Spiros Linardopoulos, leader of the research focuses on identifying gene targets for which new anticancer drugs can be developed, as well as patient categories that would benefit from treatment. “We urgently need to find new options to stop more women dying,” says Linardopoulos. Triple-negative breast cancer is characterized by the absence of estrogen receptors, progesterone receptors, and an excess of the HER2 protein. HER2 protein promotes the growth of cancer cells. Triple-negative breast cancer accounts for 10-20% of all breast cancers. There is a great deal of interest among doctors and researchers in discovering new medications that can treat this type of breast cancer. A new generation of therapies is being developed to prevent this.

Breast cancer cells (1)

Breast cancer cells that have grown out the passageways and into the surrounding tissue displacing normal cells.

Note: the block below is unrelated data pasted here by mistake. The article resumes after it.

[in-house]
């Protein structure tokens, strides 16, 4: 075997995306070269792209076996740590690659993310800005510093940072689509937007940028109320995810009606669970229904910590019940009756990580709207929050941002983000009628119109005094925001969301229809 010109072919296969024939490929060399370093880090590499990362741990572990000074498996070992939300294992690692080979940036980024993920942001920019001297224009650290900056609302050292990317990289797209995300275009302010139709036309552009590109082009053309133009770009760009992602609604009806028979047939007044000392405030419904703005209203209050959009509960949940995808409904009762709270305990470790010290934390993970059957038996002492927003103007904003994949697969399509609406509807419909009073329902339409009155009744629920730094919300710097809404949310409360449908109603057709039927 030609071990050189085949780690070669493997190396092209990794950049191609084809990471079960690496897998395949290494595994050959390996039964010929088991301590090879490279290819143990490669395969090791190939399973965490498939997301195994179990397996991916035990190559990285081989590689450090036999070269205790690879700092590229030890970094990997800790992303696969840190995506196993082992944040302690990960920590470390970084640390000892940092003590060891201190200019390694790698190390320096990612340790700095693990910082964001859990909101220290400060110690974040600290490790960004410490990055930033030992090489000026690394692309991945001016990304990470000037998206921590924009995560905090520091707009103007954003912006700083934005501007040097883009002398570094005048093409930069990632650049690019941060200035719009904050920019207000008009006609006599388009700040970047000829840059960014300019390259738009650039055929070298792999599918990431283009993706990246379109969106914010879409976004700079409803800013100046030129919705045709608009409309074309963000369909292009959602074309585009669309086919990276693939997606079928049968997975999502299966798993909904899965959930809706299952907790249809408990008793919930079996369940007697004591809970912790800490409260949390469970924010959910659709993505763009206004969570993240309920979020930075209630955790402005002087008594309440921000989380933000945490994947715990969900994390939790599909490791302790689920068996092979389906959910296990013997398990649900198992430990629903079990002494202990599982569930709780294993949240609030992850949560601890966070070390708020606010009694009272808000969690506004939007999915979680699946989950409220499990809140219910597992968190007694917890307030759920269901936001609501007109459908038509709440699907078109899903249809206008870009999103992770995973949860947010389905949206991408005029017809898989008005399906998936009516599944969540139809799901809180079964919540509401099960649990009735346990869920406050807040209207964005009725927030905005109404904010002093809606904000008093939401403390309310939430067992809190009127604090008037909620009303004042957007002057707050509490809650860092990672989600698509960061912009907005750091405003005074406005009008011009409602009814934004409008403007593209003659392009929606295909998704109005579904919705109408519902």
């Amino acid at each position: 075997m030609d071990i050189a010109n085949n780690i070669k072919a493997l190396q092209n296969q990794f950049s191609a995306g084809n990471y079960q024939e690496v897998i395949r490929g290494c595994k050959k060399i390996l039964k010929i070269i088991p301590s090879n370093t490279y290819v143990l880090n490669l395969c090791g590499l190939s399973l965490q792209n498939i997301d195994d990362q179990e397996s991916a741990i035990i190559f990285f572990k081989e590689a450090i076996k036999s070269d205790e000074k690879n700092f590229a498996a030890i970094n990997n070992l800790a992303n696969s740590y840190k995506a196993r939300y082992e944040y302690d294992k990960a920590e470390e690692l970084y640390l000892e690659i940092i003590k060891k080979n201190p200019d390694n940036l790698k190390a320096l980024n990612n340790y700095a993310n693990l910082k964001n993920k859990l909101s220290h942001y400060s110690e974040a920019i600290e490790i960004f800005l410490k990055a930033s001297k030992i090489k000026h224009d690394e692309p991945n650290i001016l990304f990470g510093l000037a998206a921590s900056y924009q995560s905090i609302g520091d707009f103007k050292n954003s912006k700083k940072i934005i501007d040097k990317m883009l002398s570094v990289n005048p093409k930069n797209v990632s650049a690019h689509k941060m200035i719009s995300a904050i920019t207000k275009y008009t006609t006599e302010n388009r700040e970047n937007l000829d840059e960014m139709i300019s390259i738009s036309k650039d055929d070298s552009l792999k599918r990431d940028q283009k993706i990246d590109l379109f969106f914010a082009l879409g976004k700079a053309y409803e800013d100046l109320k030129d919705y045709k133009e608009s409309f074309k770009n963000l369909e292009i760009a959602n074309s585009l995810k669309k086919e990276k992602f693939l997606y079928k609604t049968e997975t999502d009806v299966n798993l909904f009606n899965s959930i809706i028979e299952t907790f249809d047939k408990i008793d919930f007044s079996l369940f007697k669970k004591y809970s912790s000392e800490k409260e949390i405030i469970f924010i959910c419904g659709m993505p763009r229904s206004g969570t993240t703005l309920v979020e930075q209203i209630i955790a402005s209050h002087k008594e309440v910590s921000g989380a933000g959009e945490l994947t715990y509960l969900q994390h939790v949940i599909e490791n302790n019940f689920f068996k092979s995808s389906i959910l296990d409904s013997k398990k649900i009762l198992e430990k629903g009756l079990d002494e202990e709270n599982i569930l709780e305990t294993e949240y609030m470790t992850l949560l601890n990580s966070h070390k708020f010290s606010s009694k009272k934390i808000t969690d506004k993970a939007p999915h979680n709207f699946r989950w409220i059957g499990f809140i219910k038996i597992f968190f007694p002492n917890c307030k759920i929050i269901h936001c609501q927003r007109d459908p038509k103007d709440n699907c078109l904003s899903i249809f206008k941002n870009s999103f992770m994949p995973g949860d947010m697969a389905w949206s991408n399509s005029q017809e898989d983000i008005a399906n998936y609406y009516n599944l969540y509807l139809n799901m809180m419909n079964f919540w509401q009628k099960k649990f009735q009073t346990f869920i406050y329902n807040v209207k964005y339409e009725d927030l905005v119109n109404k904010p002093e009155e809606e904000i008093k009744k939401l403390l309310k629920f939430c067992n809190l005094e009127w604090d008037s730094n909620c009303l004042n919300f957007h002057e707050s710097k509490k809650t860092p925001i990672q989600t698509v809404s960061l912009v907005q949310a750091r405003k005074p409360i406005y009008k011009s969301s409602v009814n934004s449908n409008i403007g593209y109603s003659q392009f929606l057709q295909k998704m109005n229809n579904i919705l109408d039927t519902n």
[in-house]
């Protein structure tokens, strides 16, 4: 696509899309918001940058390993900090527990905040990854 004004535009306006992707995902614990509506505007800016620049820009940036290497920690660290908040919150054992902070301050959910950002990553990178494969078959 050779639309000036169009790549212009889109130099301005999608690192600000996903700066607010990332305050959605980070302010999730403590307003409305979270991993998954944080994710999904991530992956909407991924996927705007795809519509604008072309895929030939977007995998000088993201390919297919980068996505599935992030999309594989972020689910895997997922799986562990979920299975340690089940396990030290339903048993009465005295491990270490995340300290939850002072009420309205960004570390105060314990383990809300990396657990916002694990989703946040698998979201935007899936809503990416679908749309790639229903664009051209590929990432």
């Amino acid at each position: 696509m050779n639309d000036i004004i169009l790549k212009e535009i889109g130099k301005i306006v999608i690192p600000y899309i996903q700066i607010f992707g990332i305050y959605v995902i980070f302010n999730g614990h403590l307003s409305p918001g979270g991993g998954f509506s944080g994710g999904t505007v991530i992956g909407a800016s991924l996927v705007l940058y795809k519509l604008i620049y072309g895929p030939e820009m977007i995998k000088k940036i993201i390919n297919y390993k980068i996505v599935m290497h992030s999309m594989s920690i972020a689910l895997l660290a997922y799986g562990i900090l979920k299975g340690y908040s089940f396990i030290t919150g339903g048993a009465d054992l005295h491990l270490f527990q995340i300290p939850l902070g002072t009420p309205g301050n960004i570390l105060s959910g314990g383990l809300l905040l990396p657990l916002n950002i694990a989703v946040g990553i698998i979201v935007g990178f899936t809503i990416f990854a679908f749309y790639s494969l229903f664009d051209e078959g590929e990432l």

BOS172722, for example, has been shown in animal studies to improve the efficiency of paclitaxel, the main chemotherapy used to treat triple-negative breast cancer. Paclitaxel works on cell division but can be insufficient because some cancer cells can escape and become resistant to the drug, leaving the problem unaddressed. What makes BOS172722 much more efficient than the main chemotherapy treatment? BOS172722 is intended to force cells to divide rapidly, resulting in cell death. According to research, Cancer cells grown and treated with BOS172722 were observed to divide in 11 minutes versus 52 minutes without the drug, an immense improvement. “If it proves effective, this could be expanded to include lung and ovarian cancers,” says Linardopoulos. BOS172722 is a new treatment that uses cancer’s rapid growth against it by forcing cells through cell division, destroying tumors, and extending patients’ lives.

Breast cancer is caused by the uncontrollable growth of breast cells. Cancer develops as a result of mutations, or abnormal changes, in the genes that regulate cell growth to keep them healthy. They change their metabolism to support their expansion and spread throughout the body. If a cell has a mutated suppressor gene, then the cell can turn into cancer. Cancer cells have been shown to undergo characteristic changes in their metabolic programs, such as increased glucose rates, implying that metabolic shifts support cell growth and survival.




Print Friendly, PDF & Email